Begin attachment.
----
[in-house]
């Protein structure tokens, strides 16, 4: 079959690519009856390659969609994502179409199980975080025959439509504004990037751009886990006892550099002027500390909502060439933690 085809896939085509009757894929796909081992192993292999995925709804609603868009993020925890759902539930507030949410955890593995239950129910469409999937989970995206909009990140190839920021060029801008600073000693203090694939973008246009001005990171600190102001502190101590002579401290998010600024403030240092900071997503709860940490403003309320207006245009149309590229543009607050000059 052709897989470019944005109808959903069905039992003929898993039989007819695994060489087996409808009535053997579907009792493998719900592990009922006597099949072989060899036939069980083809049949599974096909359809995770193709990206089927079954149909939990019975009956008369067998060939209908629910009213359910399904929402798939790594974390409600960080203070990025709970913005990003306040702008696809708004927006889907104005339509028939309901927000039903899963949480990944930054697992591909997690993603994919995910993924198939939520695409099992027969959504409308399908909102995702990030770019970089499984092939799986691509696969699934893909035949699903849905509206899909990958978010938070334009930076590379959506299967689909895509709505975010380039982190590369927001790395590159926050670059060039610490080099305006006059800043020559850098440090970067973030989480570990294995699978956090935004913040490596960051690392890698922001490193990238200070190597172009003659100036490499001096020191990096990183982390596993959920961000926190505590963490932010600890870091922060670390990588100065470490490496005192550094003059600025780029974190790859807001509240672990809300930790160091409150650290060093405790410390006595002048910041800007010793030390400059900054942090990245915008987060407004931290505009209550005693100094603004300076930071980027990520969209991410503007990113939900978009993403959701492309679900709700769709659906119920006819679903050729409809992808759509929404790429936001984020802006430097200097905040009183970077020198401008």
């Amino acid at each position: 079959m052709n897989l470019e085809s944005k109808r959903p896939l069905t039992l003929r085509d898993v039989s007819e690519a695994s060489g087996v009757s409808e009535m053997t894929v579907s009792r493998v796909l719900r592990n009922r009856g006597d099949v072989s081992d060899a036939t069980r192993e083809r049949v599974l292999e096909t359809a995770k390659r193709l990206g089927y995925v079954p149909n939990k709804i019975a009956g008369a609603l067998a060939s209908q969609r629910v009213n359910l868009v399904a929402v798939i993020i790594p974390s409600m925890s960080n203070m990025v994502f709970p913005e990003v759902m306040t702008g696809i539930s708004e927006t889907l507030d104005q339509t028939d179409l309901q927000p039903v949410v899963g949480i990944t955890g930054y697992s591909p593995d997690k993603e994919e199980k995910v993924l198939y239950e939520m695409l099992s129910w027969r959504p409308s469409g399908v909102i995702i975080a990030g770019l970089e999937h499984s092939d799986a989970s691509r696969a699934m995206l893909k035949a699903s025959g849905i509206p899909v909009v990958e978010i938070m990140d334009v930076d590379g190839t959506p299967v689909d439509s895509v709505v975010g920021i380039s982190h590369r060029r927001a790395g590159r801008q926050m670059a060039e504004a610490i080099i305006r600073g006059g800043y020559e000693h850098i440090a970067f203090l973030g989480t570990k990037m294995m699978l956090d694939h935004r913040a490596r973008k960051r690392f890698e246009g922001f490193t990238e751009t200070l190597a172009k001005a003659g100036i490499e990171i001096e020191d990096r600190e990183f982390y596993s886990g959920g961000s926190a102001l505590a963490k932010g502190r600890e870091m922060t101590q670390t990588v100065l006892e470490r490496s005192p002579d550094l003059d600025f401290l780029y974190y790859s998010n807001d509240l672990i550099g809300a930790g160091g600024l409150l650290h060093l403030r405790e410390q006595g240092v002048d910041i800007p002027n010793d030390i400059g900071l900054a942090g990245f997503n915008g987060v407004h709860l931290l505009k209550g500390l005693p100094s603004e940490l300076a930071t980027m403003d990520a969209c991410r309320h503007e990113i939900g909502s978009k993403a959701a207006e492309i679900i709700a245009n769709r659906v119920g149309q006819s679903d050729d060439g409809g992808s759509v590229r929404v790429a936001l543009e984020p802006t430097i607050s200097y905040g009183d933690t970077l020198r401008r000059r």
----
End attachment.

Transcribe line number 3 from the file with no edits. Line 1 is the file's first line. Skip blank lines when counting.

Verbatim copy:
């Amino acid at each position: 079959m052709n897989l470019e085809s944005k109808r959903p896939l069905t039992l003929r085509d898993v039989s007819e690519a695994s060489g087996v009757s409808e009535m053997t894929v579907s009792r493998v796909l719900r592990n009922r009856g006597d099949v072989s081992d060899a036939t069980r192993e083809r049949v599974l292999e096909t359809a995770k390659r193709l990206g089927y995925v079954p149909n939990k709804i019975a009956g008369a609603l067998a060939s209908q969609r629910v009213n359910l868009v399904a929402v798939i993020i790594p974390s409600m925890s960080n203070m990025v994502f709970p913005e990003v759902m306040t702008g696809i539930s708004e927006t889907l507030d104005q339509t028939d179409l309901q927000p039903v949410v899963g949480i990944t955890g930054y697992s591909p593995d997690k993603e994919e199980k995910v993924l198939y239950e939520m695409l099992s129910w027969r959504p409308s469409g399908v909102i995702i975080a990030g770019l970089e999937h499984s092939d799986a989970s691509r696969a699934m995206l893909k035949a699903s025959g849905i509206p899909v909009v990958e978010i938070m990140d334009v930076d590379g190839t959506p299967v689909d439509s895509v709505v975010g920021i380039s982190h590369r060029r927001a790395g590159r801008q926050m670059a060039e504004a610490i080099i305006r600073g006059g800043y020559e000693h850098i440090a970067f203090l973030g989480t570990k990037m294995m699978l956090d694939h935004r913040a490596r973008k960051r690392f890698e246009g922001f490193t990238e751009t200070l190597a172009k001005a003659g100036i490499e990171i001096e020191d990096r600190e990183f982390y596993s886990g959920g961000s926190a102001l505590a963490k932010g502190r600890e870091m922060t101590q670390t990588v100065l006892e470490r490496s005192p002579d550094l003059d600025f401290l780029y974190y790859s998010n807001d509240l672990i550099g809300a930790g160091g600024l409150l650290h060093l403030r405790e410390q006595g240092v002048d910041i800007p002027n010793d030390i400059g900071l900054a942090g990245f997503n915008g987060v407004h709860l931290l505009k209550g500390l005693p100094s603004e940490l300076a930071t980027m403003d990520a969209c991410r309320h503007e990113i939900g909502s978009k993403a959701a207006e492309i679900i709700a245009n769709r659906v119920g149309q006819s679903d050729d060439g409809g992808s759509v590229r929404v790429a936001l543009e984020p802006t430097i607050s200097y905040g009183d933690t970077l020198r401008r000059r």